Before there were smartphones, singles would often go to bars or clubs and try to meet “the One,” or at least the one for that night. Alcohol-induced courage and a steep bar tab later, singles were on top of their game or it was “game over” — until the next weekend.
Technology has saved singles from all that. With smartphones, we can now carry millions of potential love interests in our pockets. The next person is just a few swipes, clicks or texts away.
Dating apps are only growing in popularity, with no sign of slowing. Match.com has more than 7 million paid subscribers, an increase from 3.4 million in 2014. According to Tinder, the app generates 1.6 billion swipes per day, leading to 1.5 million dates (an average of one or two per user) a week.
Hook-up culture on Tinder isn’t what it used to be, either. Short-term sexual relationships over one-night stands seem to be what users crave, according to a new study published by the Norwegian University of Science and Technology. With more and more users whose desires are shifting, the stigma of finding a mate online is lessening.
But is all this easy dating making us happier? Probably not.
Rejection is real, even online
You send a message to a match that goes unanswered. You swipe right and never have it reciprocated. You go on a date, only to be “ghosted” afterward.
Rejection hurts, and not just metaphorically. Being turned down stimulates the same part of the brain that processes physical pain, according to a 2011 study from the Proceedings of the National Academy of Sciences.
“Social rejection and physical pain are similar not only in that they are both distressing, they share a common representation in somatosensory brain systems as well,” the study’s authors wrote. Basically, our brains can’t tell the difference between a broken heart and a broken bone.
Instead of one rejection at a bar on a Saturday night, the popularity of online dating gives users many more opportunities to feel rejected faster.
Swiping and self-esteem
The popularity of online dating may also affect how we perceive ourselves, according to a 2017 study published in the peer-reviewed journal Body Image.
About 1,300 (mostly) college-age students were asked about their Tinder use, body image and self-esteem. The study found that men and women who use the app appear to have lower self-esteem than those who don’t. In general, Tinder users reported less satisfaction with their bodies and looks than non-users, study author Jessica Strübel wrote.
“As a result of how the app works and what it requires of its users, people who are on Tinder after a while may begin to feel depersonalized and disposable in their social interactions, develop heightened awareness (and criticism) of their looks and bodies and believe that there is always something better around the corner, or rather with the next swipe of their screen, even while questioning their own worth,” Strübel wrote.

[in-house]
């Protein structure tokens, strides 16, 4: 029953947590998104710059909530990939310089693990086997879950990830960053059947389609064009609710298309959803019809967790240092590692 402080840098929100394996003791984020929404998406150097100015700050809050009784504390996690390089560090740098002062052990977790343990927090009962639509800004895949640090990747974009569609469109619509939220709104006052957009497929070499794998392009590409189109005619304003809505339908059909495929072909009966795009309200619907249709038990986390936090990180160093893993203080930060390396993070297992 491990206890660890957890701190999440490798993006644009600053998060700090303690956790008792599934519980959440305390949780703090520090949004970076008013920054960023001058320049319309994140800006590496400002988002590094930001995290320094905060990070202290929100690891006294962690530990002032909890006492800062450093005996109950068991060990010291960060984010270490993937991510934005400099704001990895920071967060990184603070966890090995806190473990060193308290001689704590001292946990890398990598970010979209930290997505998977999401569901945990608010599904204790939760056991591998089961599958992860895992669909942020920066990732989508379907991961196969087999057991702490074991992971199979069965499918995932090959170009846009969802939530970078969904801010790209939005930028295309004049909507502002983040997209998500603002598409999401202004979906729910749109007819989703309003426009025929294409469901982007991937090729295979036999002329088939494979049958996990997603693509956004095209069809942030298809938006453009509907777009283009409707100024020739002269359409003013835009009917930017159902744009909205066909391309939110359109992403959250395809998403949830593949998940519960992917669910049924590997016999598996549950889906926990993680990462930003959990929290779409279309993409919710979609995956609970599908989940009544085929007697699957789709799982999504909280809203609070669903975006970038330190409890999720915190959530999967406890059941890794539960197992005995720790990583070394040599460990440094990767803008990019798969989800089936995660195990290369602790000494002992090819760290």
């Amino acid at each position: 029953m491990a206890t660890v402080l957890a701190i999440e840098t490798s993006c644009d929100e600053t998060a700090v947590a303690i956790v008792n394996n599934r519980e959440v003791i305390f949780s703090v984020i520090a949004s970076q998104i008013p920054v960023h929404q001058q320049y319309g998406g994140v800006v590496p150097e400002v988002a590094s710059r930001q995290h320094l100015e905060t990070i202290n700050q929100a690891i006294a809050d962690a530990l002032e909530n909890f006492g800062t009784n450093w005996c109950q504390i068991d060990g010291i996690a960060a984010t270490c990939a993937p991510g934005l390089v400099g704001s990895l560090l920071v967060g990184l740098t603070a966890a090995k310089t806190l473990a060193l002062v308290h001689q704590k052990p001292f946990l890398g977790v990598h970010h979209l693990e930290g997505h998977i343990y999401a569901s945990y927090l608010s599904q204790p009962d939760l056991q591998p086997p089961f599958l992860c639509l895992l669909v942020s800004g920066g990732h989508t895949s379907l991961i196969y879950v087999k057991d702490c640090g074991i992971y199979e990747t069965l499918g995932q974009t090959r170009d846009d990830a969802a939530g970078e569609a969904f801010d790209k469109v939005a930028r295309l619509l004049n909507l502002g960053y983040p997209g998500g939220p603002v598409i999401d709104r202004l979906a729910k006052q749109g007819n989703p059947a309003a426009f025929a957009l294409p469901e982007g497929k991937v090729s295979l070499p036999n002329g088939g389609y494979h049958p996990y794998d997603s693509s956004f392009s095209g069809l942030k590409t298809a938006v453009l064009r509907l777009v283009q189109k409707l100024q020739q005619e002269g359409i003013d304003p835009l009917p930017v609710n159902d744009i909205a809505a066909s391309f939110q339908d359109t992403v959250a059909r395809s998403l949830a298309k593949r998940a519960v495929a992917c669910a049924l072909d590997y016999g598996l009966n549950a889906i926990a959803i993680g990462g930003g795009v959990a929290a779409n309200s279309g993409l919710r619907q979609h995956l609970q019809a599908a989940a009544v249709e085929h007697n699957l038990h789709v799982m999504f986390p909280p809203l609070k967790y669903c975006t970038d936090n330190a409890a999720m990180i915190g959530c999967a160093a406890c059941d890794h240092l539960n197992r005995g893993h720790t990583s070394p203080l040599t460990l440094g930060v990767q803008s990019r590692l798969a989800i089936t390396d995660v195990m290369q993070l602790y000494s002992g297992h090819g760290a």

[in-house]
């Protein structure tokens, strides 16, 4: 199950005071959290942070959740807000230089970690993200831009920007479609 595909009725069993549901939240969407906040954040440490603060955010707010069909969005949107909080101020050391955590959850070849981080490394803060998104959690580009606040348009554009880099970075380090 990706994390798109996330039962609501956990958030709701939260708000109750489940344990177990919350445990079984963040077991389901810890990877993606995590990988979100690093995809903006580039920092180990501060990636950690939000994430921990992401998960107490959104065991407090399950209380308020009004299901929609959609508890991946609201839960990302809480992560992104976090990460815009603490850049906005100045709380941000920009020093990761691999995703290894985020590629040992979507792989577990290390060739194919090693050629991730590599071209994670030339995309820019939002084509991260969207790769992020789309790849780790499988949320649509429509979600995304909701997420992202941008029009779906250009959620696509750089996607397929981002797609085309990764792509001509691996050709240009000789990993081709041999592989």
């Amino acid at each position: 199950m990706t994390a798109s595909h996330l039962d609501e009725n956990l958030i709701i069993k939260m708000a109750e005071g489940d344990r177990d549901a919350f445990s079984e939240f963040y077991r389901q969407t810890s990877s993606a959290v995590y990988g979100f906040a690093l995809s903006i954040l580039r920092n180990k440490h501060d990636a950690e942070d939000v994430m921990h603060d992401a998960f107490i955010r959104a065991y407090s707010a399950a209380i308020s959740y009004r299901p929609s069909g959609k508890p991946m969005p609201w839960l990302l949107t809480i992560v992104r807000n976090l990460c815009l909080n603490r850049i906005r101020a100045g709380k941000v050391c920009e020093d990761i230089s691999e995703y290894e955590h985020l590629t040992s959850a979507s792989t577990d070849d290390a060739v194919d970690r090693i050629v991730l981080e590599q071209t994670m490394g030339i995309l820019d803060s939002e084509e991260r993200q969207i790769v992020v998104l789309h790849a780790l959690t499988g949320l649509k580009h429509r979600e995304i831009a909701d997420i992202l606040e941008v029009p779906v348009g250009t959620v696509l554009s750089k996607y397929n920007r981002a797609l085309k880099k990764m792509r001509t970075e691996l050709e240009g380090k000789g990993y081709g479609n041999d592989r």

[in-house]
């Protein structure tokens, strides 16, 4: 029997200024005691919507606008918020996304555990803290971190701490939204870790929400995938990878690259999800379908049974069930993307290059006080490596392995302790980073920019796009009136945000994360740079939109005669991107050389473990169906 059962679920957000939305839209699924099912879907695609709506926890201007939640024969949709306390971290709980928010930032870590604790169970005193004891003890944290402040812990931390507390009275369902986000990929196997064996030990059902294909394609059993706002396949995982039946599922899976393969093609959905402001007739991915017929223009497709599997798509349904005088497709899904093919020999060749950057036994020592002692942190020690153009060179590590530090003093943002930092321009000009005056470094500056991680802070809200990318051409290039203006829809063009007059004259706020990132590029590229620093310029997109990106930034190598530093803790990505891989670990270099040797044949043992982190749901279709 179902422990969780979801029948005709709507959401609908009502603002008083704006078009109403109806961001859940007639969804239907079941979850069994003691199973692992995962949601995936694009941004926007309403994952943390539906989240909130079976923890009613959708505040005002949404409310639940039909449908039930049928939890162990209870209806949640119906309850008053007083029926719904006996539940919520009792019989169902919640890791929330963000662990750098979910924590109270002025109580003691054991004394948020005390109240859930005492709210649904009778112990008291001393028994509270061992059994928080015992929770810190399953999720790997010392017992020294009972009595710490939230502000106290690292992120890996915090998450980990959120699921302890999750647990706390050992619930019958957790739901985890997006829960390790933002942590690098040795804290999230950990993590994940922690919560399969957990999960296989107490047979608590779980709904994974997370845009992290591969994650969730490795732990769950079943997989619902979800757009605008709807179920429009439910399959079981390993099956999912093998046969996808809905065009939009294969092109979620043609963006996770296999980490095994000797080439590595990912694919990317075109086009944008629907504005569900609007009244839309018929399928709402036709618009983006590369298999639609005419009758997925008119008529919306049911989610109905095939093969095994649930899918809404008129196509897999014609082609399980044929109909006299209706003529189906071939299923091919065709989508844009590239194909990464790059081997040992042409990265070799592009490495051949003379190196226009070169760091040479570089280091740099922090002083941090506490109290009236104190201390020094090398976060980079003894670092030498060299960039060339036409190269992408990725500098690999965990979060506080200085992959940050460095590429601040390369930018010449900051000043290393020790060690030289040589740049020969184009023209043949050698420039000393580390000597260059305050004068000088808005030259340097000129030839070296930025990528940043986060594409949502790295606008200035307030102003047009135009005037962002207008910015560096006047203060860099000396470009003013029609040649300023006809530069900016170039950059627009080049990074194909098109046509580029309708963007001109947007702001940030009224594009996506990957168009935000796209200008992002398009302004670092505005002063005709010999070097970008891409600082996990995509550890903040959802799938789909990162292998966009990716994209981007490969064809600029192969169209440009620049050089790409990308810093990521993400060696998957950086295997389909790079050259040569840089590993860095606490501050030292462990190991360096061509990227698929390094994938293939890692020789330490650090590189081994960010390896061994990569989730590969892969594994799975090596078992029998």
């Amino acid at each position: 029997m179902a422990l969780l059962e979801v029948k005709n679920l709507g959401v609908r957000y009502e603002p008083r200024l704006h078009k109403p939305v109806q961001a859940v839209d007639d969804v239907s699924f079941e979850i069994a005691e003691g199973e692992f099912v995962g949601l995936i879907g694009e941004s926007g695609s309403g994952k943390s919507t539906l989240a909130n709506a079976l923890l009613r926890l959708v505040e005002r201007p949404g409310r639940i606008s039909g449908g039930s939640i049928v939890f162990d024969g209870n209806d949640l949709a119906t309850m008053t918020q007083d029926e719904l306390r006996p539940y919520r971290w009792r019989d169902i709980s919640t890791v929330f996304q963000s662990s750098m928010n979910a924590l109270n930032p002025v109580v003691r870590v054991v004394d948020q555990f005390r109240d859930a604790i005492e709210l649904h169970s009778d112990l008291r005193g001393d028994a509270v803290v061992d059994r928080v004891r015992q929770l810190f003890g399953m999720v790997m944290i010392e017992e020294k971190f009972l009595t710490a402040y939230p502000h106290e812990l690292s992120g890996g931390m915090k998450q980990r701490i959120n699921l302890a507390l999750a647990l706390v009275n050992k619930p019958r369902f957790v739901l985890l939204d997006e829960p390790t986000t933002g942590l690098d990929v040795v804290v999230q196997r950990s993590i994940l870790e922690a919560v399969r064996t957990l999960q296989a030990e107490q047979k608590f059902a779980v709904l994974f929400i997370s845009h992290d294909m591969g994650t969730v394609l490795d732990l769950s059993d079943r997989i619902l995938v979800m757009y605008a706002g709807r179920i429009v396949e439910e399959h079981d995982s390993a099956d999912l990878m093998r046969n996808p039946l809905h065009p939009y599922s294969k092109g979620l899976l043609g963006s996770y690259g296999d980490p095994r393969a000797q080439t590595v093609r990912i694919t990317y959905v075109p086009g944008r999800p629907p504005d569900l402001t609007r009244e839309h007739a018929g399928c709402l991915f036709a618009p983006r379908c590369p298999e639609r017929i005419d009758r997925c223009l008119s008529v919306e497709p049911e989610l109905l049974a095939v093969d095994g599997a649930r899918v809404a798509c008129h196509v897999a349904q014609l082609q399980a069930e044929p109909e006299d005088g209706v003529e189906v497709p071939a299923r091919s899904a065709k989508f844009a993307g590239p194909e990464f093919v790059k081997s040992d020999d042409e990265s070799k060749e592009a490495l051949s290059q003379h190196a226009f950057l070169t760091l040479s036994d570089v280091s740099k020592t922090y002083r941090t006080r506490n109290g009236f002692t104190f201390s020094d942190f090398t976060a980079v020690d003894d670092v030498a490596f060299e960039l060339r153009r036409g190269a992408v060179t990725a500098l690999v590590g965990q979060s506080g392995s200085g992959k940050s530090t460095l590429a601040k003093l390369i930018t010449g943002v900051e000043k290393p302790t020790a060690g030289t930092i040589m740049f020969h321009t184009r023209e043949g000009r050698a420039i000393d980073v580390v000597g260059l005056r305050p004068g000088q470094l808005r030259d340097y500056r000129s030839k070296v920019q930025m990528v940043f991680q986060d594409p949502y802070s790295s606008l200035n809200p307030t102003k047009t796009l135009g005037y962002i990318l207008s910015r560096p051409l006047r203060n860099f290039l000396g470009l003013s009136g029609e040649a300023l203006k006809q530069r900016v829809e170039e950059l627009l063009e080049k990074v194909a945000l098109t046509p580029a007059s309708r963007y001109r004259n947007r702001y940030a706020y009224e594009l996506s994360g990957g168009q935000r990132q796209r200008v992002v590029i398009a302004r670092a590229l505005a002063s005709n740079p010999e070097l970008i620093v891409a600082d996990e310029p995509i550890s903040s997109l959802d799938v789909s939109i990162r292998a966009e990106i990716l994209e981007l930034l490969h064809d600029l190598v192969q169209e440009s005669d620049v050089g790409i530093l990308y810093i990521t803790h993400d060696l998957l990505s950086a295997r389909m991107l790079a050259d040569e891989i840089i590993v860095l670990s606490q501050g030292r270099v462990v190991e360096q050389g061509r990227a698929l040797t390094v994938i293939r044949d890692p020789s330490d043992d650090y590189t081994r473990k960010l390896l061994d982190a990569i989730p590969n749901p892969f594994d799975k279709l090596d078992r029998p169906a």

Age of tech addiction
Five dating apps — Tinder, Bumble, Match, Plenty Of Fish and Zoosk — rank in the top 50 highest-grossing social apps in the Apple Store, with Tinder becoming the overall top-grossing app in September thanks to Tinder Gold, a paid “add-on” of premium features.
But as dating apps gain popularity and profitability, is there a greater cost in convenience over well-being?
Last year, Match.com released a volunteer-based study on recent dating trends. Although the survey wasn’t scientific, the results were revealing. Almost one in six singles (15%) reported feeling addicted to the online process of looking for a date. Millennials were 125% more likely to say they feel addicted to dating. Men were 97% more likely to feel addicted to dating than women, but 54% of women felt more burned out by the process.
“People who self-described as having really addictive-style behaviors toward the internet and cellphones scored much higher on depression and anxiety scales,” said University of Illinois psychology professor Alejandro Lleras, who conducted a study in 2016 that linked technology addiction to anxiety and depression. Researchers surveyed 300 university students about their mental health, cell phone and internet use, and motivations for using electronic devices.
“With growing support for the connection between technology use and mental health, the relationship between motivation for cellphone or internet use and well-being warrants further exploration,” he said.